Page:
Confidence in Organized Labor Essay Example For Students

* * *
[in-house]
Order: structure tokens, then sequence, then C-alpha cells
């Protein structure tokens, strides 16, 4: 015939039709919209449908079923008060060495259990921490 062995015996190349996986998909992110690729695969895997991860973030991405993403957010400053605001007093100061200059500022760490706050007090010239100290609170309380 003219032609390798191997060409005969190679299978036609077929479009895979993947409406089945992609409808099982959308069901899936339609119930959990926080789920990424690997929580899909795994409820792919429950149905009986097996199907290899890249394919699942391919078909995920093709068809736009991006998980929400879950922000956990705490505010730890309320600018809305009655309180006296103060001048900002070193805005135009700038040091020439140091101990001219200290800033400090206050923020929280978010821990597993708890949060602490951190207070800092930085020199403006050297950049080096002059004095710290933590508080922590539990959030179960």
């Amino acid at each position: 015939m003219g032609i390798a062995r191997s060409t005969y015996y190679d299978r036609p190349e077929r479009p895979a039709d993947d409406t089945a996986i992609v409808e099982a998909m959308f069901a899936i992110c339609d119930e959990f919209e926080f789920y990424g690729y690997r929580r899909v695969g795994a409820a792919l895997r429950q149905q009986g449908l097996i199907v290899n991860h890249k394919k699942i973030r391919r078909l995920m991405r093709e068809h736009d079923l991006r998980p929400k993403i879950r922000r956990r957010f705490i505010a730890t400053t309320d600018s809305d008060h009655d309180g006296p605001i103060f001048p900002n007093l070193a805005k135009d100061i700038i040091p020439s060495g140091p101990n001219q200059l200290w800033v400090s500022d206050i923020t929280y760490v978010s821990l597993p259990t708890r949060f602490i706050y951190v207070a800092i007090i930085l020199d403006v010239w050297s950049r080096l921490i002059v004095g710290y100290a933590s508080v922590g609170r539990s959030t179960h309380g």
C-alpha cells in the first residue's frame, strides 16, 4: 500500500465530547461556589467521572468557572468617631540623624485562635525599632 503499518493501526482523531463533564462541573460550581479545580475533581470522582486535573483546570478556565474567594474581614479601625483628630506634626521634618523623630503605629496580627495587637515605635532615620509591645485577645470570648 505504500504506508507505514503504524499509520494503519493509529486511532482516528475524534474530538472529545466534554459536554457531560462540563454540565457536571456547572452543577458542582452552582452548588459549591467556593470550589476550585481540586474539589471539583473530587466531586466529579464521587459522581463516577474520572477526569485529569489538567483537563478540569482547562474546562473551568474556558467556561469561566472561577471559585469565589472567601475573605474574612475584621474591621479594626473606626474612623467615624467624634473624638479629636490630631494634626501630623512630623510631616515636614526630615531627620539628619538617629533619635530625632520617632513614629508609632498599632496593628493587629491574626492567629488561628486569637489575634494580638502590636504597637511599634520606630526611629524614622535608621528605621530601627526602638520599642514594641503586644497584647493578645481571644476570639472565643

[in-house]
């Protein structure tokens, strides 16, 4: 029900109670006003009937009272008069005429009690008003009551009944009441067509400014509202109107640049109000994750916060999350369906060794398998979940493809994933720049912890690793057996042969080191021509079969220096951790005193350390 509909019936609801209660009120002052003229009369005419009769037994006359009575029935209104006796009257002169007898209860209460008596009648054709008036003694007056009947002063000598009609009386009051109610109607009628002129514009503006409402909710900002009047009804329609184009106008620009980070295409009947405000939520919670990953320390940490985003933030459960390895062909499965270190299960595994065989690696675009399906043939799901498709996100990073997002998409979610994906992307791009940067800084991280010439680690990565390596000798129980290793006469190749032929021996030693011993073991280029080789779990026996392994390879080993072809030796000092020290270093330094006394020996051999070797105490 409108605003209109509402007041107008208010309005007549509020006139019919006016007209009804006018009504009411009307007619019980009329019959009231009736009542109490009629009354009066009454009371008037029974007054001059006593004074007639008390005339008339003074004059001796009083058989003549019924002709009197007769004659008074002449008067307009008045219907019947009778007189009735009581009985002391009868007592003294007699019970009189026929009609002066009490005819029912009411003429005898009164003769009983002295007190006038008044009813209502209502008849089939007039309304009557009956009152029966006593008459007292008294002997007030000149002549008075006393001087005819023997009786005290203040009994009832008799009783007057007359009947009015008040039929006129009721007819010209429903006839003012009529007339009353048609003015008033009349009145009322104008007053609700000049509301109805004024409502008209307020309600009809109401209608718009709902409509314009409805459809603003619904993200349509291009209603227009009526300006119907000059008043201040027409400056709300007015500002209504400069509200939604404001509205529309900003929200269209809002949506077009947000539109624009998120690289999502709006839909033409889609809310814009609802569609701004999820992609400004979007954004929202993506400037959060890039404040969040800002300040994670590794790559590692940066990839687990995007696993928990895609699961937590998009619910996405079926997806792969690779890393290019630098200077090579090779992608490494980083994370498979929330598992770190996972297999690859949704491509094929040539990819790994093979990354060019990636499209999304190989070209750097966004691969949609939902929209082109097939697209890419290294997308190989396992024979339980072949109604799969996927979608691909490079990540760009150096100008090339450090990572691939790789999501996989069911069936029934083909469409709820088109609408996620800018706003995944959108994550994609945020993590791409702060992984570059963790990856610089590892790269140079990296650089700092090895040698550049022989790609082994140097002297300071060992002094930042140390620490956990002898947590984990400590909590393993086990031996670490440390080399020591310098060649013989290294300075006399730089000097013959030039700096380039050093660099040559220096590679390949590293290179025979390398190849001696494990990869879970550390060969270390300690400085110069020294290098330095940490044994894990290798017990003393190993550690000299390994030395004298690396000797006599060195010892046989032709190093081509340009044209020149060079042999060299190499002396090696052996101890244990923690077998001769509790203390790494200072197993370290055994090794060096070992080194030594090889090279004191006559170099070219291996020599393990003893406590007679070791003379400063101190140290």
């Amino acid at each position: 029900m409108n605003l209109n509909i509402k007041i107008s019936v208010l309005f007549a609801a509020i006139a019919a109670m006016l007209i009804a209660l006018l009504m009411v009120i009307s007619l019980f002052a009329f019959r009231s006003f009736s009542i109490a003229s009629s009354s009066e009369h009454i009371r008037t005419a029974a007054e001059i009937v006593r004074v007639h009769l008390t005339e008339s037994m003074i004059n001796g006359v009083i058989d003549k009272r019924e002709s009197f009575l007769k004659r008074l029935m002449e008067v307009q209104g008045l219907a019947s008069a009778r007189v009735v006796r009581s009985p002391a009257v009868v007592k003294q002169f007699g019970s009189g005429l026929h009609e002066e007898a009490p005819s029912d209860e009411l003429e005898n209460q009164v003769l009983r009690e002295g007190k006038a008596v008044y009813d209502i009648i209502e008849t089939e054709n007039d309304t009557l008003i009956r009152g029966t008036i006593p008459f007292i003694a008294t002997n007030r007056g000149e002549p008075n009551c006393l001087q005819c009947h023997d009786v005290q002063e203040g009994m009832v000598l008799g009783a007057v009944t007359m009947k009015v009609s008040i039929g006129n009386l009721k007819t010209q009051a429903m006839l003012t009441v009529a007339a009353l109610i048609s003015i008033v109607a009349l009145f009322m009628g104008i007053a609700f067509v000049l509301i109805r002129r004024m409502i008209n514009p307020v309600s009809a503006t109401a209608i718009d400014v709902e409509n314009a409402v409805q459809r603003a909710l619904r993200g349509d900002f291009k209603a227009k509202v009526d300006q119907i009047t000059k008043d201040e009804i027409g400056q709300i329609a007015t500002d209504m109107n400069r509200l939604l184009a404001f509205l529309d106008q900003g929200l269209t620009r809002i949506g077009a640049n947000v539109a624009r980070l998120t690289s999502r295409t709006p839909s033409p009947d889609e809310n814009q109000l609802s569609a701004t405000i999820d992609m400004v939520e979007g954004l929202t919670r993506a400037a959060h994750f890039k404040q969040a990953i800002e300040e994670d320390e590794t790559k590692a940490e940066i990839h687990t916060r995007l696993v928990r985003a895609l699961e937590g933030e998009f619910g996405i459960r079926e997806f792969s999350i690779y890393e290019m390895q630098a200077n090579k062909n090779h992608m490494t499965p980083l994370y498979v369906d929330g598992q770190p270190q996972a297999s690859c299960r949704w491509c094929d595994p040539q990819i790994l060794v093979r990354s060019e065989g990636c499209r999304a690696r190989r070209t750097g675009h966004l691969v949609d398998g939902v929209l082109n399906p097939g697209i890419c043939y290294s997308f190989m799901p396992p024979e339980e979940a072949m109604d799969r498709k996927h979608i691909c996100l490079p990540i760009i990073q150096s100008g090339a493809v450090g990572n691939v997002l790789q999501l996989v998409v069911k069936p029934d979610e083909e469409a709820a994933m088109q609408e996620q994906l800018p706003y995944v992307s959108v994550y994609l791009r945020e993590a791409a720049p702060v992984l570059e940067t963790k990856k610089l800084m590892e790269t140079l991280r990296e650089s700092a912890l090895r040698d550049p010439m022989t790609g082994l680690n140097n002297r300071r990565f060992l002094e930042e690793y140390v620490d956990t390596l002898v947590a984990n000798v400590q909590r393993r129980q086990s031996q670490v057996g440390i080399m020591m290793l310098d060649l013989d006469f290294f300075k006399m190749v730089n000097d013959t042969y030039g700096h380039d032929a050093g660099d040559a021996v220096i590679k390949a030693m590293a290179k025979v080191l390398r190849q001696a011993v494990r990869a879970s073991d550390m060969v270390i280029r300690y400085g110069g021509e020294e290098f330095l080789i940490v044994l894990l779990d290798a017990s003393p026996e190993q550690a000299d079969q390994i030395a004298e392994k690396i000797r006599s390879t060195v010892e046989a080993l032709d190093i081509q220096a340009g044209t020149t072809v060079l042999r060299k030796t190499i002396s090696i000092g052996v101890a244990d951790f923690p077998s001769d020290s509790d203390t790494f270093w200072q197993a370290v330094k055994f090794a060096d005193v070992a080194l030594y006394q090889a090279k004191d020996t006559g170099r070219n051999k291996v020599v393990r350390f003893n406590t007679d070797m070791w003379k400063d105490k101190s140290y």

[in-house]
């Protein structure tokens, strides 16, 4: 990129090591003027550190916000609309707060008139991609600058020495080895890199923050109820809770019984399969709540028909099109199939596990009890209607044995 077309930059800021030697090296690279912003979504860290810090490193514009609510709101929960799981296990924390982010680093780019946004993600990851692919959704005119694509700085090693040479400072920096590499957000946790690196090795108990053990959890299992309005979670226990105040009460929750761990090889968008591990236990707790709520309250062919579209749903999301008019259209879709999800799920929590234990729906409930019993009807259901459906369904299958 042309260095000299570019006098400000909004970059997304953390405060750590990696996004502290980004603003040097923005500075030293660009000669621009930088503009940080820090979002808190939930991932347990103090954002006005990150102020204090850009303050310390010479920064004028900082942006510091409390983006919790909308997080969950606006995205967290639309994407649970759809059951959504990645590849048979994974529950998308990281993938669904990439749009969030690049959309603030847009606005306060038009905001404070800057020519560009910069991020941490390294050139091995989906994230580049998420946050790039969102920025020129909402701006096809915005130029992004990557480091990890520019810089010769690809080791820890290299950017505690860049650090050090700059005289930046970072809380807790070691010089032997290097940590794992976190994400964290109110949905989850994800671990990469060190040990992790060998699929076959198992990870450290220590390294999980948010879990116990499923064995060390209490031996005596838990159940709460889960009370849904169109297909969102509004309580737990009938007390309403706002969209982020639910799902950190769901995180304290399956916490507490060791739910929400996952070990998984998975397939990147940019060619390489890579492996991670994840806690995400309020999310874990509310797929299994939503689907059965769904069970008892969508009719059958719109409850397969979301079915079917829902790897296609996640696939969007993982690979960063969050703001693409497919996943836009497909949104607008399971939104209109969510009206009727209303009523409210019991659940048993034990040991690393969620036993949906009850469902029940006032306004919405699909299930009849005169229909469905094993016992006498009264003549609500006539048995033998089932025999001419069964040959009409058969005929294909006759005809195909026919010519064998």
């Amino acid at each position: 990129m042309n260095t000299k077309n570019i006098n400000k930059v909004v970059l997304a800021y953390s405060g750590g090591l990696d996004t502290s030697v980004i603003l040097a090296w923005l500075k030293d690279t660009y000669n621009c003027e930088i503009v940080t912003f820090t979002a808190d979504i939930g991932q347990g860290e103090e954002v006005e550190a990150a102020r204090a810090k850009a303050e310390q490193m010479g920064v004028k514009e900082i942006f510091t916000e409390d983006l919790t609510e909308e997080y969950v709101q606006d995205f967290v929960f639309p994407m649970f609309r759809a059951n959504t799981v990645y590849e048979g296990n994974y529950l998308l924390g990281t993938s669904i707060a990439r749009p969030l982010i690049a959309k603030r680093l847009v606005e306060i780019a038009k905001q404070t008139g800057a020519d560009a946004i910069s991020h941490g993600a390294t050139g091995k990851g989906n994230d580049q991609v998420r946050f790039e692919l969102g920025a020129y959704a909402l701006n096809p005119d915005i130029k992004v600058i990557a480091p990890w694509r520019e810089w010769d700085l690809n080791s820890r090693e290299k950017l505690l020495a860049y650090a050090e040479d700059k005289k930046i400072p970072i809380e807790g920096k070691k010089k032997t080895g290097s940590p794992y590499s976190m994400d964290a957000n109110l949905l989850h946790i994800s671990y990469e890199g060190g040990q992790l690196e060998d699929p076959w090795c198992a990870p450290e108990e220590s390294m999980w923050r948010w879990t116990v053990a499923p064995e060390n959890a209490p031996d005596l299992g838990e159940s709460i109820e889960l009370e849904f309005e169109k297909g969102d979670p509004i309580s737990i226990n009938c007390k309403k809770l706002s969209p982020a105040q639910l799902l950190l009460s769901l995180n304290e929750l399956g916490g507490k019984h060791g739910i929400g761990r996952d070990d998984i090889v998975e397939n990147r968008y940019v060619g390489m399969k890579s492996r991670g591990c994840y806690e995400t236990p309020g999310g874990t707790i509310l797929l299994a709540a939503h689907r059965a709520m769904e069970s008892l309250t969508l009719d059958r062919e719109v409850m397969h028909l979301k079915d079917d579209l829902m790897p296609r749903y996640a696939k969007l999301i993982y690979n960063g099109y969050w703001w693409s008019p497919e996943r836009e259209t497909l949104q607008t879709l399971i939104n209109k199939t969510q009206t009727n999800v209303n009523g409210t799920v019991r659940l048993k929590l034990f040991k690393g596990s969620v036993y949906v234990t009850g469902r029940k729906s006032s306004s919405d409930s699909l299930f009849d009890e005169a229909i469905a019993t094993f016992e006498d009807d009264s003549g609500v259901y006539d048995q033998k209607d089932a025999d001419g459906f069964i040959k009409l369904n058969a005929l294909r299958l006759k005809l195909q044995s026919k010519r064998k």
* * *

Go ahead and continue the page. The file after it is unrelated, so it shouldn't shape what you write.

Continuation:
Confidence in Organized Labor Essay INTRODUCTION Statement of problem People have opinions and thoughts about many issues relating to the work force. They wonder what is the best occupation to get in, how much money they can make in certain fields, who the best employers might be. Some of the big concerns people have when thinking about employment is benefits. What can a company provide to the potential employee in terms of insurance, vacations, advancement, and all the extras associated with the perks of certain companies? At the time do these people wonder about the organizations that may have a say in those benefits they so covet. The labor unions Through my research I have found very little information that deals with Confidence in Organized Labor Essay. Most of the data that I have obtained is more closely related to unions in general than to the people who have confidence in them; and I will attempt to ascertain whether people have confidence in organized labor, not whether they approve or disapprove of labor unions. With the little information that I was able to obtain in this quest, I suggest that this research would be beneficial to sociology by presenting more information on the topic of confidence in organized labor and giving sociologists a platform from which to proceed with further research in this area. Objectives One objective of this paper is to determine whether there is confidence in organized labor. Another objective is to ascertain whether there is an association between certain independent variables relating to the level of confidence in organized labor. LITERATURE REVIEW The topic of confidence in organized labor is an expansive subject which can be studied from the perspectives of many different variables. What I want to know is what others have written about confidence in organized labor, how the different variables of my research react to unions, whether there are any reasons they feel this way, what the unions are doing to gain confidence, and whom they are likely to target for membership. I have read that education may affect the way people feel toward unions (Sares, 1991). Meikasins and Smiths (1993) article about how professionals are not as unionized as their industrious counterparts tend to show an association about income and confidence. (Most professionals earn more than industry workers.) One of the areas of my research is race (Wilson, 1989): does this variable have any association with confidence in organized labor? Another focus of in my research is whether sex can attribute to ones view on labor unions (Sares). Do men or women have the greater confidence in organized labor? What has been done by the labor unions to gain peoples confidence, and what groups have they targeted most (Cosco)? Are there any factors, such as the economy, that contribute to a persons confidence in labor unions (Dalesio)? The research that I have reviewed will be used to assist me in determining how confidence in organized labor is associated with the independent variables that I w ill be using. METHODOLOGY Data In 1972, the General Social Survey (GSS) began collecting data from a random national sample of adults 18 and older. The people interviewed had participated in National Opinion Research Center (NORC) national samples. All of the participants were English-speaking and lived in non-institutional settings within the United States. The general purpose of GSS is to collect information on society and use this data to observe and explain any trends or changes in behaviors. For a modest fee and within a reasonable time period, the results are made accessible to people wishing to use the information. In 2000 the GSS interviewed nearly 3,000 non-institutionalized adults. The sample was chosen by using a multistage, stratified probability sampling design. .u4675317316286b5d5bb43651134ef64b , .u4675317316286b5d5bb43651134ef64b .postImageUrl , .u4675317316286b5d5bb43651134ef64b .centered-text-area { min-height: 80px; position: relative; } .u4675317316286b5d5bb43651134ef64b , .u4675317316286b5d5bb43651134ef64b:hover , .u4675317316286b5d5bb43651134ef64b:visited , .u4675317316286b5d5bb43651134ef64b:active { border:0!important; } .u4675317316286b5d5bb43651134ef64b .clearfix:after { content: ""; display: table; clear: both; } .u4675317316286b5d5bb43651134ef64b { display: block; transition: background-color 250ms; webkit-transition: background-color 250ms; width: 100%; opacity: 1; transition: opacity 250ms; webkit-transition: opacity 250ms; background-color: #95A5A6; } .u4675317316286b5d5bb43651134ef64b:active , .u4675317316286b5d5bb43651134ef64b:hover { opacity: 1; transition: opacity 250ms; webkit-transition: opacity 250ms; background-color: #2C3E50; } .u4675317316286b5d5bb43651134ef64b .centered-text-area { width: 100%; position: relative ; } .u4675317316286b5d5bb43651134ef64b .ctaText { border-bottom: 0 solid #fff; color: #2980B9; font-size: 16px; font-weight: bold; margin: 0; padding: 0; text-decoration: underline; } .u4675317316286b5d5bb43651134ef64b .postTitle { color: #FFFFFF; font-size: 16px; font-weight: 600; margin: 0; padding: 0; width: 100%; } .u4675317316286b5d5bb43651134ef64b .ctaButton { background-color: #7F8C8D!important; color: #2980B9; border: none; border-radius: 3px; box-shadow: none; font-size: 14px; font-weight: bold; line-height: 26px; moz-border-radius: 3px; text-align: center; text-decoration: none; text-shadow: none; width: 80px; min-height: 80px; background: url(; position: absolute; right: 0; top: 0; } .u4675317316286b5d5bb43651134ef64b:hover .ctaButton { background-color: #34495E!important; } .u4675317316286b5d5bb43651134ef64b .centered-text { display: table; height: 80px; padding-left : 18px; top: 0; } .u4675317316286b5d5bb43651134ef64b .u4675317316286b5d5bb43651134ef64b-content { display: table-cell; margin: 0; padding: 0; padding-right: 108px; position: relative; vertical-align: middle; width: 100%; } .u4675317316286b5d5bb43651134ef64b:after { content: ""; display: block; clear: both; } READ: Mental Illness Essay This method was chosen so that each participant in the target area would have an equal probability of being chosen. The data gathered from these approximately ninety-minute in-person interviews will be used to assist in this research. Seventy percent of the samples contacted by the GSS responded. The data used in this research was obtained from the GSS. It came from the spring of 2001 survey. The code book was used to select the dependent variable and independent variables for this research. Analytic Strategy Data gathered from this research was analyzed using SPSS. With the SPSS program .